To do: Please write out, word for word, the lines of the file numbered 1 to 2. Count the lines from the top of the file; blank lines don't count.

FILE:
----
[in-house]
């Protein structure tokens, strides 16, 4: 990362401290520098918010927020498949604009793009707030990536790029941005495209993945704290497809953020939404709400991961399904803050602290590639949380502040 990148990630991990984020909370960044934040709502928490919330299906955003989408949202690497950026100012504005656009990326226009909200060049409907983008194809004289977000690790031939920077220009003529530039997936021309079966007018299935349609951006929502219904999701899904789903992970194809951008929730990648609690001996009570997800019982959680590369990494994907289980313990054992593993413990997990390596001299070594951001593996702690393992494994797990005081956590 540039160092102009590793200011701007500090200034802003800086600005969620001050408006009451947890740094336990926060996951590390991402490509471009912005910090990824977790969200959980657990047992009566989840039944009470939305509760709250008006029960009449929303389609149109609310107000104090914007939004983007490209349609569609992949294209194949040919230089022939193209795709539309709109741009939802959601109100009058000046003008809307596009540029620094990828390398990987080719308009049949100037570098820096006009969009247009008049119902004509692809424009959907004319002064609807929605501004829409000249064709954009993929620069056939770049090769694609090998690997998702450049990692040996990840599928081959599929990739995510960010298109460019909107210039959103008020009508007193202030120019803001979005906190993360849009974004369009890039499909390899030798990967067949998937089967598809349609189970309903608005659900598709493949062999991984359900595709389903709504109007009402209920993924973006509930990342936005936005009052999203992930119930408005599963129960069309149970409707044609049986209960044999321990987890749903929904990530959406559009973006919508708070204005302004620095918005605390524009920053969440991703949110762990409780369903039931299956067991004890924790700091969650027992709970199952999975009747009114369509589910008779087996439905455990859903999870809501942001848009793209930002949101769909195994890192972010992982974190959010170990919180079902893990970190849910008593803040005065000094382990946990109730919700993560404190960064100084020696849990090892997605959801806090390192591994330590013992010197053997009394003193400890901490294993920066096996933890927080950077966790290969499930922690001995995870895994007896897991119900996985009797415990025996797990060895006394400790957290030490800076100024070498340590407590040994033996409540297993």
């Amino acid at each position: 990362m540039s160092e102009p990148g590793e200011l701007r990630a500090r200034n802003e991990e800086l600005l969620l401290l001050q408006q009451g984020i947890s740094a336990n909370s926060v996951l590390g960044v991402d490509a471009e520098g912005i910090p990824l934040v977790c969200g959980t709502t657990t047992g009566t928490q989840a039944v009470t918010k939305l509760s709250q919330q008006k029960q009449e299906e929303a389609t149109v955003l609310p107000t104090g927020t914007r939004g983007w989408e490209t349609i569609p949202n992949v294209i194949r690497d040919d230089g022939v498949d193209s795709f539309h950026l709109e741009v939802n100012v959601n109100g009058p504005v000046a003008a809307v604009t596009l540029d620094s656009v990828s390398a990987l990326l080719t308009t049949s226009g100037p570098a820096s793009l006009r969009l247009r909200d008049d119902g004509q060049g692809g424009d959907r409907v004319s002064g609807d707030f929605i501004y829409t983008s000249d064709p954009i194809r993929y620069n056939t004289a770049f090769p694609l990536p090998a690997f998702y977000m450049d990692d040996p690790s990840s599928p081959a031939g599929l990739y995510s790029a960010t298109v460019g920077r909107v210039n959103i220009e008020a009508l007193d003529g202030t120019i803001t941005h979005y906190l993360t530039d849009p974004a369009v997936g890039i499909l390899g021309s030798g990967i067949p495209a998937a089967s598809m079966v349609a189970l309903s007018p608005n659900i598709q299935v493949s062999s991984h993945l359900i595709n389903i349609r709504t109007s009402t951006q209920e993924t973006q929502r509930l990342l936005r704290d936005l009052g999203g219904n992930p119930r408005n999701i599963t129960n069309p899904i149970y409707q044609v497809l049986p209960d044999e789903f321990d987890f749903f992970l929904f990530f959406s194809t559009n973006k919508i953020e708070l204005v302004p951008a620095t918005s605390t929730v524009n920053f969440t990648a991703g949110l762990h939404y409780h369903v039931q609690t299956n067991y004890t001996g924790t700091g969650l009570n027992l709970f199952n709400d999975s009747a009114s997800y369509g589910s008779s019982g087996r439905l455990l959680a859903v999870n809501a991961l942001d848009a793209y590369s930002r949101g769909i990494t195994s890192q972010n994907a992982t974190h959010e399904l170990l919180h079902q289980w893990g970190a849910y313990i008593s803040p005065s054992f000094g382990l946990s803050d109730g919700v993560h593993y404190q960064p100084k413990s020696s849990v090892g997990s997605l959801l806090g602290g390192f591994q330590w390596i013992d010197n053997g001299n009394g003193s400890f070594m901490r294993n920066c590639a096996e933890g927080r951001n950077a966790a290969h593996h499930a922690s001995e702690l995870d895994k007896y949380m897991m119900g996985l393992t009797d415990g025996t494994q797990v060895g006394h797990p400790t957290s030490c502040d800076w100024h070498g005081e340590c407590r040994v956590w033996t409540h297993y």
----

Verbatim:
[in-house]
């Protein structure tokens, strides 16, 4: 990362401290520098918010927020498949604009793009707030990536790029941005495209993945704290497809953020939404709400991961399904803050602290590639949380502040 990148990630991990984020909370960044934040709502928490919330299906955003989408949202690497950026100012504005656009990326226009909200060049409907983008194809004289977000690790031939920077220009003529530039997936021309079966007018299935349609951006929502219904999701899904789903992970194809951008929730990648609690001996009570997800019982959680590369990494994907289980313990054992593993413990997990390596001299070594951001593996702690393992494994797990005081956590 540039160092102009590793200011701007500090200034802003800086600005969620001050408006009451947890740094336990926060996951590390991402490509471009912005910090990824977790969200959980657990047992009566989840039944009470939305509760709250008006029960009449929303389609149109609310107000104090914007939004983007490209349609569609992949294209194949040919230089022939193209795709539309709109741009939802959601109100009058000046003008809307596009540029620094990828390398990987080719308009049949100037570098820096006009969009247009008049119902004509692809424009959907004319002064609807929605501004829409000249064709954009993929620069056939770049090769694609090998690997998702450049990692040996990840599928081959599929990739995510960010298109460019909107210039959103008020009508007193202030120019803001979005906190993360849009974004369009890039499909390899030798990967067949998937089967598809349609189970309903608005659900598709493949062999991984359900595709389903709504109007009402209920993924973006509930990342936005936005009052999203992930119930408005599963129960069309149970409707044609049986209960044999321990987890749903929904990530959406559009973006919508708070204005302004620095918005605390524009920053969440991703949110762990409780369903039931299956067991004890924790700091969650027992709970199952999975009747009114369509589910008779087996439905455990859903999870809501942001848009793209930002949101769909195994890192972010992982974190959010170990919180079902893990970190849910008593803040005065000094382990946990109730919700993560404190960064100084020696849990090892997605959801806090390192591994330590013992010197053997009394003193400890901490294993920066096996933890927080950077966790290969499930922690001995995870895994007896897991119900996985009797415990025996797990060895006394400790957290030490800076100024070498340590407590040994033996409540297993």